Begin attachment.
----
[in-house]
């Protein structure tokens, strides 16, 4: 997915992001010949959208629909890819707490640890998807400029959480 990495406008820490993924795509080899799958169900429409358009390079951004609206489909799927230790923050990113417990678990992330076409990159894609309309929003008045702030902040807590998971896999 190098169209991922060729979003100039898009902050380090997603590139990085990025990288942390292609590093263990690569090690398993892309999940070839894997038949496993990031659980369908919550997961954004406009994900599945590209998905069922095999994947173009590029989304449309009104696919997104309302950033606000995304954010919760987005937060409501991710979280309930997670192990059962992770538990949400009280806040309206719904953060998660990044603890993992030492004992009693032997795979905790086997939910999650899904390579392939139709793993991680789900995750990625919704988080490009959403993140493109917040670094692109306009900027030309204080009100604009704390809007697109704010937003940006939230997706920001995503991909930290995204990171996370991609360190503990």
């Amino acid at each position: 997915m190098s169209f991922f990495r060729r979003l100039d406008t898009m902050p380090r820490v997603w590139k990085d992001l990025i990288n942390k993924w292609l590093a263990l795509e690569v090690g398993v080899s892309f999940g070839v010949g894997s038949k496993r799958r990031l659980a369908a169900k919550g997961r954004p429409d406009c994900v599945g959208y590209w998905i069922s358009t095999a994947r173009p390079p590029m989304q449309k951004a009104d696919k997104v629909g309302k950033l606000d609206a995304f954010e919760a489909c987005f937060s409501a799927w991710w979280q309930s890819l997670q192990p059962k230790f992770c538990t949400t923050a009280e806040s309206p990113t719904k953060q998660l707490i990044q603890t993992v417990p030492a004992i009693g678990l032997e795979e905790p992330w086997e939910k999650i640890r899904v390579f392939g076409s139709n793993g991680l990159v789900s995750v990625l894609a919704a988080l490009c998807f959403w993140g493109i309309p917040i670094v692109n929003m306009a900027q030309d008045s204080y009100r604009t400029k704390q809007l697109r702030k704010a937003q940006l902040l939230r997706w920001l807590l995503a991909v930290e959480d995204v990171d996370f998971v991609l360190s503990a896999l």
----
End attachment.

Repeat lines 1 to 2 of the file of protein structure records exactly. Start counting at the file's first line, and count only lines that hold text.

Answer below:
[in-house]
């Protein structure tokens, strides 16, 4: 997915992001010949959208629909890819707490640890998807400029959480 990495406008820490993924795509080899799958169900429409358009390079951004609206489909799927230790923050990113417990678990992330076409990159894609309309929003008045702030902040807590998971896999 190098169209991922060729979003100039898009902050380090997603590139990085990025990288942390292609590093263990690569090690398993892309999940070839894997038949496993990031659980369908919550997961954004406009994900599945590209998905069922095999994947173009590029989304449309009104696919997104309302950033606000995304954010919760987005937060409501991710979280309930997670192990059962992770538990949400009280806040309206719904953060998660990044603890993992030492004992009693032997795979905790086997939910999650899904390579392939139709793993991680789900995750990625919704988080490009959403993140493109917040670094692109306009900027030309204080009100604009704390809007697109704010937003940006939230997706920001995503991909930290995204990171996370991609360190503990």